New Eurosceptic movement to challenge Merkel
A new Eurosceptic party opposed to the bailout of the single currency will be launched in Germany next week, with the aim of challenging Angela Merkel at national elections.
Led by an economist who has described attempts to rescue the euro as a "fiasco" and the bailout of Greece as an "offence under the trade descriptions act", the new movement has attracted prominent supporters including Hans-Olaf Henkel, the former president of the German equivalent of the CBI.
Alternative for Germany, as it is named, is calling for a break-up of the eurozone and a return either to national currencies or a smaller eurozone area.
One proposal is for Austria, Germany, Finland and the Netherlands, among the healthiest economies in the eurozone, to quit the euro and create their own currency union.
The movement's founder, Bernd Lucke, a professor of macroeconomics at the University of Hamburg and a former World Bank adviser, said: "The current so-called euro-rescue policy is focused on short-term interests, especially the banks."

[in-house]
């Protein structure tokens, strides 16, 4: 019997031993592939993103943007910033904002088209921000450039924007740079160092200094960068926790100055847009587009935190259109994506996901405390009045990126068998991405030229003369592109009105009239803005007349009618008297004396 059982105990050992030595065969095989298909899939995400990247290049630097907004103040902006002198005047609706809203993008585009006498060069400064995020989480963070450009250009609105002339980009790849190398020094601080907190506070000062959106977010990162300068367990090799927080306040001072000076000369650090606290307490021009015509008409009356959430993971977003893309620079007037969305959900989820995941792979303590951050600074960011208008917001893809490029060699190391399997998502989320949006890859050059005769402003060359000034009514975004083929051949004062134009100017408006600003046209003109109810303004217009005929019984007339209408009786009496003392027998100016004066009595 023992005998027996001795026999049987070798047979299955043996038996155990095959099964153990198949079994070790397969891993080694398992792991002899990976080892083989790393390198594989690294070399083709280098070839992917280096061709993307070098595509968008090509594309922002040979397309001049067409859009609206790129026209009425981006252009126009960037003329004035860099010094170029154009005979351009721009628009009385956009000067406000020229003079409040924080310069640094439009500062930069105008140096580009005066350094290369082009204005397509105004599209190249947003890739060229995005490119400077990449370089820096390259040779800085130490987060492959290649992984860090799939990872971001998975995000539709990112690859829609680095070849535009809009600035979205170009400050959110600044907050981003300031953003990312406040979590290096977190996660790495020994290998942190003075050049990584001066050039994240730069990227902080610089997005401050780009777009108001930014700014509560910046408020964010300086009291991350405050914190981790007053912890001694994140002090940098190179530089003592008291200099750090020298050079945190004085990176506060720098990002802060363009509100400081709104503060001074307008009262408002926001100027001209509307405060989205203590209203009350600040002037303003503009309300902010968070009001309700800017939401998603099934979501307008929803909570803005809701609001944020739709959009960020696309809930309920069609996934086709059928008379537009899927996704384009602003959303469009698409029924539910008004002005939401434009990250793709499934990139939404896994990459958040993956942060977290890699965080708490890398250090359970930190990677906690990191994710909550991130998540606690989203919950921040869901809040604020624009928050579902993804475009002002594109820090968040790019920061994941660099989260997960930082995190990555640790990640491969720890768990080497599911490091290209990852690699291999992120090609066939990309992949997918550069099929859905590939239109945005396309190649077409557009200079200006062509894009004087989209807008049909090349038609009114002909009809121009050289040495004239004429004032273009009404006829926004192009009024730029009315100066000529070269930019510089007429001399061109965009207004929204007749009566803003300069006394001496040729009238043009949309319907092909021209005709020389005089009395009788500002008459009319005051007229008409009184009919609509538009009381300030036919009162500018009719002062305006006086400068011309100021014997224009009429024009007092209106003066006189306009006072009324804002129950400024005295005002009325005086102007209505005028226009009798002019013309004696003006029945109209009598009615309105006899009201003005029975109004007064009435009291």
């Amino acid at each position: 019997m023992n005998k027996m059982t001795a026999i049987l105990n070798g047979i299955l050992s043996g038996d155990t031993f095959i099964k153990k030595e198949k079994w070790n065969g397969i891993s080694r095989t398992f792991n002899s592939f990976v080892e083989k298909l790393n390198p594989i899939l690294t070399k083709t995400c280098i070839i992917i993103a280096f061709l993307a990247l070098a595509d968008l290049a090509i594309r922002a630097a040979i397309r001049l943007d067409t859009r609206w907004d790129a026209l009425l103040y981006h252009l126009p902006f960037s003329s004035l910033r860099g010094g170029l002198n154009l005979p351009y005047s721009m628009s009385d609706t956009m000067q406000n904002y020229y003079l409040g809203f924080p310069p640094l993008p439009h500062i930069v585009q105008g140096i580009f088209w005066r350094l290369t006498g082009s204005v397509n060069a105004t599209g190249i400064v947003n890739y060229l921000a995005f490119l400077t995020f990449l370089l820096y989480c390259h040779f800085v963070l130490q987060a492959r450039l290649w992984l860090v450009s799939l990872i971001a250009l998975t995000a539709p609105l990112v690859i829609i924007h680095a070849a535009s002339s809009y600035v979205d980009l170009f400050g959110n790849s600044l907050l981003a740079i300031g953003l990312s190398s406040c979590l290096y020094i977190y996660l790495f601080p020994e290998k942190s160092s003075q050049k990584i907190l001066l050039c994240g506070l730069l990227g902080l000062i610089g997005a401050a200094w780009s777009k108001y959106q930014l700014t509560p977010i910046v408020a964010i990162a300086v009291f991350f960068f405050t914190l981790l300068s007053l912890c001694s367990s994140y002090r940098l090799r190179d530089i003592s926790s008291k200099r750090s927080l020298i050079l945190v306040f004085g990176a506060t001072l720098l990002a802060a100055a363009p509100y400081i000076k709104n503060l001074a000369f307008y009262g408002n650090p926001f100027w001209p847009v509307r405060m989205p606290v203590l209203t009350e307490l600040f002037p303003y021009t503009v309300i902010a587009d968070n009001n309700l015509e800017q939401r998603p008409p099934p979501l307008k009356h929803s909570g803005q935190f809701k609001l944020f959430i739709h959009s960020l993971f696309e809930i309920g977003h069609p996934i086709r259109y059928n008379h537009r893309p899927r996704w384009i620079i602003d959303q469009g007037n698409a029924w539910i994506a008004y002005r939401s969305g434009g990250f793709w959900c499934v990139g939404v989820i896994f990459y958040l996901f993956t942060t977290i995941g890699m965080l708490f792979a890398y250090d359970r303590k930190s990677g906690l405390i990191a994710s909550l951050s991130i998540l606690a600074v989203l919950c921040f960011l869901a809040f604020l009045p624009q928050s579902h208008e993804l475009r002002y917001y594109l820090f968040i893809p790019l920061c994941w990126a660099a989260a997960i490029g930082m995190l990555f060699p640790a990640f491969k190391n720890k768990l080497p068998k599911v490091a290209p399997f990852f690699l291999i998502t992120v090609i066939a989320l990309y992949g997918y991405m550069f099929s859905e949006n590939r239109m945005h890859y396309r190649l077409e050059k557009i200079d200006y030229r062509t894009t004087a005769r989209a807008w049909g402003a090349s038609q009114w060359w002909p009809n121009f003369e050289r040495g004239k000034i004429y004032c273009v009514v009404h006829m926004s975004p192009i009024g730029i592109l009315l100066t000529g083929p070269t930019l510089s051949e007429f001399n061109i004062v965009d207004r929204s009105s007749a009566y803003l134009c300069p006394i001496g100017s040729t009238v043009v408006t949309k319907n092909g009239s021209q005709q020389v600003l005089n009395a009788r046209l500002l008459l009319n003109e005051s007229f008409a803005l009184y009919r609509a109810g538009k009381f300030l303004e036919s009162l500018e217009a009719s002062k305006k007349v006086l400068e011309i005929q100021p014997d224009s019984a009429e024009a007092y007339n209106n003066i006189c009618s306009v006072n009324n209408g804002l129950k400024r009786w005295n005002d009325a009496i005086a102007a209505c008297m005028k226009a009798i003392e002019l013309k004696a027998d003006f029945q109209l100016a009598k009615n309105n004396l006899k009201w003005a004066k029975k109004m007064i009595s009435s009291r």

Bailed-out countries should be allowed to go bankrupt and bond investors should pay the costs, he said.
Germany has no significant Eurosceptic party on a national scale, but there are increasing signs of public discontent with the cost of saving the euro.
A Eurosceptic party called the Free Voters made inroads in Bavaria's regional elections, while a book by Thilo Sarrazin, which argued Germany was sacrificing its national interest to atone for its guilt over the Holocaust, was a summer bestseller. (© Daily Telegraph, London)